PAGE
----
As of 1708 UTC (18.9 hours after launch), TAM-5 had traveled 903 miles on course towards Ireland. The airplane appears to be flying slower than projected for two reasons.  1)  It seems to be flying in a "draggy" mode with nearly full up elevator trim, and the engine is running a little slow (3800 on the average vs. 3900 desired).  2) Our tailwinds have been substantially less than were predicted when we committed for the flight.  The latest speed numbers say we'rre traveling at about 55 miles per hour.  If we continue at that rate we have yet 17.9 hours to go for a total projected flight of 36.8 hours for the whole crossing.
 
If the engine is running slow because it is lean, we probably have 38 hours of fuel.  But if it is running slow because it is rich, we'll be in the drink well before we reach Ireland.  Yet another factor is that our weather maps here show that we will have still less tailwind and more crosswind as we approach Ireland.  That could put the total required flight time up to 40 or so hours.  With a little luck, it might go that long!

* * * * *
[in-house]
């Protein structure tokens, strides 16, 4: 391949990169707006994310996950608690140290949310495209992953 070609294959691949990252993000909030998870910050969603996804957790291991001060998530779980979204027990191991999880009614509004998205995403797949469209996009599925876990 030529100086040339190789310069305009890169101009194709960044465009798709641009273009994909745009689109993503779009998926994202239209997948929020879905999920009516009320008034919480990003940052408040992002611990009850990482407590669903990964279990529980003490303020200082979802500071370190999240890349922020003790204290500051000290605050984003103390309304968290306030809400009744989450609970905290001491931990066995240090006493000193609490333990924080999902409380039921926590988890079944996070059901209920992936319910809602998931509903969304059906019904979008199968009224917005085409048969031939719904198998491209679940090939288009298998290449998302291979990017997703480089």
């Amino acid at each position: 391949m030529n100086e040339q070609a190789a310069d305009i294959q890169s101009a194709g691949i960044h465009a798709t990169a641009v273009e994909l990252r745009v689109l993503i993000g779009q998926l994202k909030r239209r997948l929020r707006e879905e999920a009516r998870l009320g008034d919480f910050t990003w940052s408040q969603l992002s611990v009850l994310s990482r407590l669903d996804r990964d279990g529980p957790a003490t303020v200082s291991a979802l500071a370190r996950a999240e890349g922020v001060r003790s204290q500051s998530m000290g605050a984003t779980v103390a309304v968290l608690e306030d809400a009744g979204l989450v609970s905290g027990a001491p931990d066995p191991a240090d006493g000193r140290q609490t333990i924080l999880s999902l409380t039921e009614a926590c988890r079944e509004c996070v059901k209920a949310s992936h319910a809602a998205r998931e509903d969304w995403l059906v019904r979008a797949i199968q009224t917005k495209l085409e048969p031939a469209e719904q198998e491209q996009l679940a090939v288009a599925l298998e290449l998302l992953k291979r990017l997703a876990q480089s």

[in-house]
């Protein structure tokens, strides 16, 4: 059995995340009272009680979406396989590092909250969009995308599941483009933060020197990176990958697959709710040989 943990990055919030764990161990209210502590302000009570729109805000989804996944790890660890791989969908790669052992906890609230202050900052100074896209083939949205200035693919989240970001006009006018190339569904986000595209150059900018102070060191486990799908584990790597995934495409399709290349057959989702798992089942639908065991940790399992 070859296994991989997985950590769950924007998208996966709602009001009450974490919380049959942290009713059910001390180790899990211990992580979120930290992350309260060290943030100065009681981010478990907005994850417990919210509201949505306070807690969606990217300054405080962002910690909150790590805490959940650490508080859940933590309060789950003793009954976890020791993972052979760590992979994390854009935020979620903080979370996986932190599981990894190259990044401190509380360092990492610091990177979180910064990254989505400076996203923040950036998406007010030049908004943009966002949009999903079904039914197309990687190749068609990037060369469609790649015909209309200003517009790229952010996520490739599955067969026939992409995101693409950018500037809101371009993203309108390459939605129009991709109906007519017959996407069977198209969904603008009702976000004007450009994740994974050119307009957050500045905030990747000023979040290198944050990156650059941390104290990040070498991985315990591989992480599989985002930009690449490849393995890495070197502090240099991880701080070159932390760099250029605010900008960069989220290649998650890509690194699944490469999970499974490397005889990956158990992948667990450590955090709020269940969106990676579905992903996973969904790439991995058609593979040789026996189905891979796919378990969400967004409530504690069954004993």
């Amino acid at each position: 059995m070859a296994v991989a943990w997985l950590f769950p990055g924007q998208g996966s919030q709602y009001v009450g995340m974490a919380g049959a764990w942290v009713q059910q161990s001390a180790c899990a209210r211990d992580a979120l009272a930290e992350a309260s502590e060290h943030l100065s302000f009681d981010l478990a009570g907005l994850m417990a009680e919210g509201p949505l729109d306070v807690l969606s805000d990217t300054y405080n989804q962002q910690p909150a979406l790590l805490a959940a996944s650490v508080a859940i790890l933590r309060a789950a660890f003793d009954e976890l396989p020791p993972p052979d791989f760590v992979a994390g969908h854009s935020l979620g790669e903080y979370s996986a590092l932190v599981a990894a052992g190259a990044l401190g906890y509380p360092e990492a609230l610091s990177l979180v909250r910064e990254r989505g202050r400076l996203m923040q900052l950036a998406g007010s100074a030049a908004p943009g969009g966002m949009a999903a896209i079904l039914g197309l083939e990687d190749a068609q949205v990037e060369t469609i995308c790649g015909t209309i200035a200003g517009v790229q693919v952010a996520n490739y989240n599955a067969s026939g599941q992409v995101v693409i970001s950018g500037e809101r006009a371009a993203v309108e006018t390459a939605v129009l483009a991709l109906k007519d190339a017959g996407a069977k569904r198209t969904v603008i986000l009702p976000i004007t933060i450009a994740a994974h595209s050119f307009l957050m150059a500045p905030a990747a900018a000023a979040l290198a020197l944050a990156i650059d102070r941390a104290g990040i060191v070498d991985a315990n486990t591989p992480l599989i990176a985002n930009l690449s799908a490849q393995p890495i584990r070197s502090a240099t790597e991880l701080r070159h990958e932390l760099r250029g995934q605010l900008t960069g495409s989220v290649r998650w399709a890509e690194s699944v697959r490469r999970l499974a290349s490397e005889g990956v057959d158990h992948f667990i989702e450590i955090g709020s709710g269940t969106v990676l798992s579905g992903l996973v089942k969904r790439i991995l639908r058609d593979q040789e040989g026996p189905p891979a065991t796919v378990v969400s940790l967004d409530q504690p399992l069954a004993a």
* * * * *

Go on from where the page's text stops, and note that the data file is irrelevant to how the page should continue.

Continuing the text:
What this message says is that our arrival in Ireland will be somewhere around 1030 UTC (11:30 am Ireland daylight time).  We are presently at 32 degrees longitude, about ten hours away from the 20 degree longitude line.  The estimated time after we cross the 20 degree longitude line would be another 10 hours.
 
If you want me to give you my bet, I'd say the odds are 50 percent that we'll make it.  But if you want me to say absolutely we'll make it, I will quote the famous lines of Abraham Lincoln to General Joe Hooker when Hooker bragged about how he was going to annihilate General Lee and the Confederate Army at Fredericksburg during the winter of 1863.  Lincoln wrote him to say I am pleased with your confidence and wish you well.  But back in Illinois, we had a saying the hen doesn't cluck until she lays the egg.  I hope we all get to cluck on Monday morning.
 
Maynard Hill